- 1962 AP, UPI AFL MVP
- AFL Champion, 1964
- All-Time All-AFL Fullback
- Record - Most rushing touchdowns,season, 13 (1962)
Oliver Ross was drafted by the Broncos in the 16th round (398th overall) of the 1973 NFL Draft. He played 3 seasons in Denver as a backup Running Back and Kick Returner. Ross appeared in 23 games gaining 150 yards on 50 carries and added 8 catches for 82 yards. Oliver also returned 8 Kickoffs for a 17/1 average. He played one more year in his career in Seattle, where was the starting Kick Returner for the Seahawks.
Jim Jensen was drafted by the Dallas Cowboys in the 2nd round (40th overall) of the 1976 NFL Draft. He was used by Dallas as a return man. In 1977, Jensen was traded to the Denver Broncos in 1977, when the Cowboys drafted Tony Dorsett. Little did he know he would play in Super Bowl XII that year against his former teammates. Jim plated 3 seasons with Denver, starting 20 of 41 games. He rushed for 1,019 yards and 4 touchdowns on 247 carries, adding 72 catches for 584 yards and 2 more touchdowns. Jim was 6' 4", 230 lbs. and ran a 4.4 40 yard dash in college. He was a versatile running back and led the Broncos in rushing and number of receptions in 1980. In 1981 he signed with the Green Bay Packers and played there for two seasons.
Steve Sewell was drafted by the Broncos in the 1st round (26th overall) of the 1985 NFL Draft. He played his entire 7-year career in Denver, starting 12 of 94 games as the Broncos 3rd down specialist/utility man. steve ran for 917 yards and 13 touchdowns on 229 carries. He also had 187 receptions for 2354 yards and 13 touchdowns. Head Coach Dan Reeves like to use Sewell on many of his trick plays like the Halfback option pass. Steve wasn't that successful, but he did throw a 23-yard touchdown pass to John Elway in a Week 1 victory over the Oakland Raiders in 1986. They saved that play for a better day. Steve threw that same 23-yard pass to Elway in Super Bowl XXII in 1988. Sewell appeared in 3 Super Bowls for the Broncos. He now coaches the running-backs for the CSU - Pueblo Thunderwolves in Colorado.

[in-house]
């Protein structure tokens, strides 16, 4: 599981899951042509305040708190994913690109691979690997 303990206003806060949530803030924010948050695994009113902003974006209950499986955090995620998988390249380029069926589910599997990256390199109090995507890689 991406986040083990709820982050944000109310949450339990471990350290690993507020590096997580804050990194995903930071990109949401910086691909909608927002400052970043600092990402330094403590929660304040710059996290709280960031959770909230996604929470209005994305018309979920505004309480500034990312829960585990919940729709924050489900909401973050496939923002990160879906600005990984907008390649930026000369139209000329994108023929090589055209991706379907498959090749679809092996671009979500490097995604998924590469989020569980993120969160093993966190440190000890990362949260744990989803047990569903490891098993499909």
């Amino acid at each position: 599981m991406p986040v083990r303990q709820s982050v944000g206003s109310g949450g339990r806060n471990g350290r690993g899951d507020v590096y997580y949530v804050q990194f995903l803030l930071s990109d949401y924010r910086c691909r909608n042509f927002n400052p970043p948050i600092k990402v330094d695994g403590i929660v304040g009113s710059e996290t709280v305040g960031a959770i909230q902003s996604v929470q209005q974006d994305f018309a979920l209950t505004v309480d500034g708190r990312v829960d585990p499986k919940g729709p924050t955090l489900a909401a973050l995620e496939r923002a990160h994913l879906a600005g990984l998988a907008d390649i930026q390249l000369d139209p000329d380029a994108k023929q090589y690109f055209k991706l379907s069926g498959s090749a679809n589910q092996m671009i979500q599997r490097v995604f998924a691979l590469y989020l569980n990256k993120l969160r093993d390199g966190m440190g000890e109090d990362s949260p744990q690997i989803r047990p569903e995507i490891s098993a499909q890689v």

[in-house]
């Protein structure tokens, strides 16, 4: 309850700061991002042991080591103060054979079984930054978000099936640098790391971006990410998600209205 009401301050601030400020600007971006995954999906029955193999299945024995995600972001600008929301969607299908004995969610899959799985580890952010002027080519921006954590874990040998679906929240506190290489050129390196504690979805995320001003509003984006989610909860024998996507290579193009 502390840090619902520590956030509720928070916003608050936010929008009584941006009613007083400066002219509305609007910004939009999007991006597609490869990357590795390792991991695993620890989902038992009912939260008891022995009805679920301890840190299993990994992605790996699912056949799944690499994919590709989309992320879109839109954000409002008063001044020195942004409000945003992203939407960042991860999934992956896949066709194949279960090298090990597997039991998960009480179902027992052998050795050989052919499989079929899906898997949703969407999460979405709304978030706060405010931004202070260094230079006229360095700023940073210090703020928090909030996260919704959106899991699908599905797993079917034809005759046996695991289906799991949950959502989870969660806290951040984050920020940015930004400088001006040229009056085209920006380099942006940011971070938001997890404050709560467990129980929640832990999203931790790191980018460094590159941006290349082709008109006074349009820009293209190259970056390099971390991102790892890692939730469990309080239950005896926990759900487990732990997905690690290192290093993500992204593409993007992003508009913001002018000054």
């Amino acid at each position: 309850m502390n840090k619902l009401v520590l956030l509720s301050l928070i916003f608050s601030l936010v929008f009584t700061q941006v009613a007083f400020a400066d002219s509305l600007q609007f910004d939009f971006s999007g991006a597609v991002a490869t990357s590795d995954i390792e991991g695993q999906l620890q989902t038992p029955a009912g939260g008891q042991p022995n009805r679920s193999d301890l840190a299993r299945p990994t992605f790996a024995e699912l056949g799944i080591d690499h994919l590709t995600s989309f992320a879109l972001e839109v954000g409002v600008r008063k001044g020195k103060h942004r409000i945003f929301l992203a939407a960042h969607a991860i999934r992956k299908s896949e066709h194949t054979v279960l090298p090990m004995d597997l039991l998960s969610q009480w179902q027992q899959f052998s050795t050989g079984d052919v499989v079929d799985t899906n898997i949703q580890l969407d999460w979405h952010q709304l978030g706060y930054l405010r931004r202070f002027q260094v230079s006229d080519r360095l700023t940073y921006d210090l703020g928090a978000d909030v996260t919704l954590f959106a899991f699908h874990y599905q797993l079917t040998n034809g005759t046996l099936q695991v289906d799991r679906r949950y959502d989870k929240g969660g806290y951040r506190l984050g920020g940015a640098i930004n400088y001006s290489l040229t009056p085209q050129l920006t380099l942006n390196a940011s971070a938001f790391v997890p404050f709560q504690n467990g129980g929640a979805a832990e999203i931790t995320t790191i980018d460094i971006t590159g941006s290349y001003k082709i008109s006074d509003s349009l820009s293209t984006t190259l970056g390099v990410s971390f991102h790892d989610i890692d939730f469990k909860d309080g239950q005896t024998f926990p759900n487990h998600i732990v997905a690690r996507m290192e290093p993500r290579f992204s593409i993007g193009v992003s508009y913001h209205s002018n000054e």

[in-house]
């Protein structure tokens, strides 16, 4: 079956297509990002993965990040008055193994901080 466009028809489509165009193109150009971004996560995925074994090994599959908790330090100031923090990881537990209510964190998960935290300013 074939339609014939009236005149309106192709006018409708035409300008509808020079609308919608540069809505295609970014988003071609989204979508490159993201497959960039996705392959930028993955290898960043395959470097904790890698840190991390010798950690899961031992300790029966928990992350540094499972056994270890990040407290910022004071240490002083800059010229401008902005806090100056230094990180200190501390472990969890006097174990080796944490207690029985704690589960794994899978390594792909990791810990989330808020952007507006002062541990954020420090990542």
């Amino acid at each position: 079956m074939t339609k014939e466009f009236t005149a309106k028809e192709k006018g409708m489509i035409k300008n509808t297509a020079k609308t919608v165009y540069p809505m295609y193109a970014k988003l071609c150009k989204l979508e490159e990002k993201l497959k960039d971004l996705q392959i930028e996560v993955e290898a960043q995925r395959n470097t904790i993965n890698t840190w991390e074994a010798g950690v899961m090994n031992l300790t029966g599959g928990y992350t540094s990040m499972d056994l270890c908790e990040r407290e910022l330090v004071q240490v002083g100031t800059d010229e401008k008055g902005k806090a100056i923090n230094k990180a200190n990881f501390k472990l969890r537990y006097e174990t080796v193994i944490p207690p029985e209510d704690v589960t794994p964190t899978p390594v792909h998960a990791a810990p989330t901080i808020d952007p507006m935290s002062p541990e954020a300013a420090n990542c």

Mike Bell was signed as an undrafted free agent in 2006 by the Denver Broncos. After a strong training camp, Bell got the starting nod at tailback over Tatum Bell and Ron Dayne. Tatum was the Bell who ended up starting the first regular season game and Mike was used in a backup role. He had mixed results when he got his opportunities. He was put in against Indianapolis in Week 8 and ran off 135 yards and two touchdowns in just one half, filling in for an injured Tatum. He started the following week against the Pittsburgh Steelers, but only gained 28 yards on 17 attempts. That result put him on the Inactive List in Week 10 against the Raiders. Still, Mike led the Broncos with eight rushing scores. He was released by the Broncos on July 21, 2008 having played in 20 games with 3 starts and 680 rushing yards. Bell won a Super Bowl Ring with the New Orleans Saints after the 2009 season and currently plays for the Cleveland Browns.
David Bruton was drafted by the Broncos in the 4th round (114th overall) of the 2009 NFL Draft. He made his 1st career start on December 20, 2009 against the Oakland Raiders where he recorded 4 tackles and finished his rookie 2009 season with 14 total tackles, with 9 coming on Special Teams. Last season, David started 2 games, recording 16 Tackles, one pass defensed and he recovered 2 Fumbles. Bruton deflected a punt in the 4th quarter against the St. Louis Rams. Bruton responded well in his two starts, with seven tackles (6 solo) in each game (Week 13 & 14). David has made an impact on Special Teams while he bides his time ascending to a full-time starter, as the Personal Protector and quarterback on the punt coverage unit.